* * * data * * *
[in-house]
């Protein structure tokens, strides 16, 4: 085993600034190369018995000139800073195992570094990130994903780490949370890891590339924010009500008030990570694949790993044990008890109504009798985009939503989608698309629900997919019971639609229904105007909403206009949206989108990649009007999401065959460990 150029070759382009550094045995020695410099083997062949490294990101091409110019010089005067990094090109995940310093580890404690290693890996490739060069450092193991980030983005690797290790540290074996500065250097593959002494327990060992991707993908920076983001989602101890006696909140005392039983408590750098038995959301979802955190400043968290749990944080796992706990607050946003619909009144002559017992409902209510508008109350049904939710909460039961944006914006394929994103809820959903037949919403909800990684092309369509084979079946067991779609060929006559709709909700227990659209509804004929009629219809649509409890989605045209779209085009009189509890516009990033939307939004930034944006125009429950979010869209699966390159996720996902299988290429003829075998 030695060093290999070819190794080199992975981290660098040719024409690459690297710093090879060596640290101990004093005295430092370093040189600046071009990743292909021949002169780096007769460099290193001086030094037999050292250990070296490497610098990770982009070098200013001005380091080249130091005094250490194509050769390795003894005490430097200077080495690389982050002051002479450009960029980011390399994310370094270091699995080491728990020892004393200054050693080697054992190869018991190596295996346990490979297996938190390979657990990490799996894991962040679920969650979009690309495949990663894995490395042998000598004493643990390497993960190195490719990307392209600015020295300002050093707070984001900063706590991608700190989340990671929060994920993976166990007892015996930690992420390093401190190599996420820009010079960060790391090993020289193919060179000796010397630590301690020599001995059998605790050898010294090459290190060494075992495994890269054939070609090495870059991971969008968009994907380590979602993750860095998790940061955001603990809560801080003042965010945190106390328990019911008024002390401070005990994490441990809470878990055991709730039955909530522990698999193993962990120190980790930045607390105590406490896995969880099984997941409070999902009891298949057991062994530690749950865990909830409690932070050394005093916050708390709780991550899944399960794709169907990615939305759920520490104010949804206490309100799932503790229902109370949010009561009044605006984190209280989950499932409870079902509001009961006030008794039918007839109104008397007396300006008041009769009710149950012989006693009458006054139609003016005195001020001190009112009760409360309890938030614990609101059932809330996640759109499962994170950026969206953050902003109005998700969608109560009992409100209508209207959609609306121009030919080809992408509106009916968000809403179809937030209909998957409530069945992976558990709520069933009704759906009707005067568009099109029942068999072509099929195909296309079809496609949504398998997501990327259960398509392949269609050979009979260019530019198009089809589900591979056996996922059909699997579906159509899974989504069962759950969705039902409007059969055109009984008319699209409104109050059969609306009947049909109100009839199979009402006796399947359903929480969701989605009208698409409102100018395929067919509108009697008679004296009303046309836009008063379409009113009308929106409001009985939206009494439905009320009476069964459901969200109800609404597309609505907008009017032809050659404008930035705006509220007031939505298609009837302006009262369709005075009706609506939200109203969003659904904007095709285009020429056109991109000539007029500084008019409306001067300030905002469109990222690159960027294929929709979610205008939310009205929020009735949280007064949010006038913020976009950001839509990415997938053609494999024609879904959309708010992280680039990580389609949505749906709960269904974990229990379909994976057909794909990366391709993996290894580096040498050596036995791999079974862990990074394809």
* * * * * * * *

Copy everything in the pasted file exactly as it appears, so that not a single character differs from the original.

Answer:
[in-house]
């Protein structure tokens, strides 16, 4: 085993600034190369018995000139800073195992570094990130994903780490949370890891590339924010009500008030990570694949790993044990008890109504009798985009939503989608698309629900997919019971639609229904105007909403206009949206989108990649009007999401065959460990 150029070759382009550094045995020695410099083997062949490294990101091409110019010089005067990094090109995940310093580890404690290693890996490739060069450092193991980030983005690797290790540290074996500065250097593959002494327990060992991707993908920076983001989602101890006696909140005392039983408590750098038995959301979802955190400043968290749990944080796992706990607050946003619909009144002559017992409902209510508008109350049904939710909460039961944006914006394929994103809820959903037949919403909800990684092309369509084979079946067991779609060929006559709709909700227990659209509804004929009629219809649509409890989605045209779209085009009189509890516009990033939307939004930034944006125009429950979010869209699966390159996720996902299988290429003829075998 030695060093290999070819190794080199992975981290660098040719024409690459690297710093090879060596640290101990004093005295430092370093040189600046071009990743292909021949002169780096007769460099290193001086030094037999050292250990070296490497610098990770982009070098200013001005380091080249130091005094250490194509050769390795003894005490430097200077080495690389982050002051002479450009960029980011390399994310370094270091699995080491728990020892004393200054050693080697054992190869018991190596295996346990490979297996938190390979657990990490799996894991962040679920969650979009690309495949990663894995490395042998000598004493643990390497993960190195490719990307392209600015020295300002050093707070984001900063706590991608700190989340990671929060994920993976166990007892015996930690992420390093401190190599996420820009010079960060790391090993020289193919060179000796010397630590301690020599001995059998605790050898010294090459290190060494075992495994890269054939070609090495870059991971969008968009994907380590979602993750860095998790940061955001603990809560801080003042965010945190106390328990019911008024002390401070005990994490441990809470878990055991709730039955909530522990698999193993962990120190980790930045607390105590406490896995969880099984997941409070999902009891298949057991062994530690749950865990909830409690932070050394005093916050708390709780991550899944399960794709169907990615939305759920520490104010949804206490309100799932503790229902109370949010009561009044605006984190209280989950499932409870079902509001009961006030008794039918007839109104008397007396300006008041009769009710149950012989006693009458006054139609003016005195001020001190009112009760409360309890938030614990609101059932809330996640759109499962994170950026969206953050902003109005998700969608109560009992409100209508209207959609609306121009030919080809992408509106009916968000809403179809937030209909998957409530069945992976558990709520069933009704759906009707005067568009099109029942068999072509099929195909296309079809496609949504398998997501990327259960398509392949269609050979009979260019530019198009089809589900591979056996996922059909699997579906159509899974989504069962759950969705039902409007059969055109009984008319699209409104109050059969609306009947049909109100009839199979009402006796399947359903929480969701989605009208698409409102100018395929067919509108009697008679004296009303046309836009008063379409009113009308929106409001009985939206009494439905009320009476069964459901969200109800609404597309609505907008009017032809050659404008930035705006509220007031939505298609009837302006009262369709005075009706609506939200109203969003659904904007095709285009020429056109991109000539007029500084008019409306001067300030905002469109990222690159960027294929929709979610205008939310009205929020009735949280007064949010006038913020976009950001839509990415997938053609494999024609879904959309708010992280680039990580389609949505749906709960269904974990229990379909994976057909794909990366391709993996290894580096040498050596036995791999079974862990990074394809």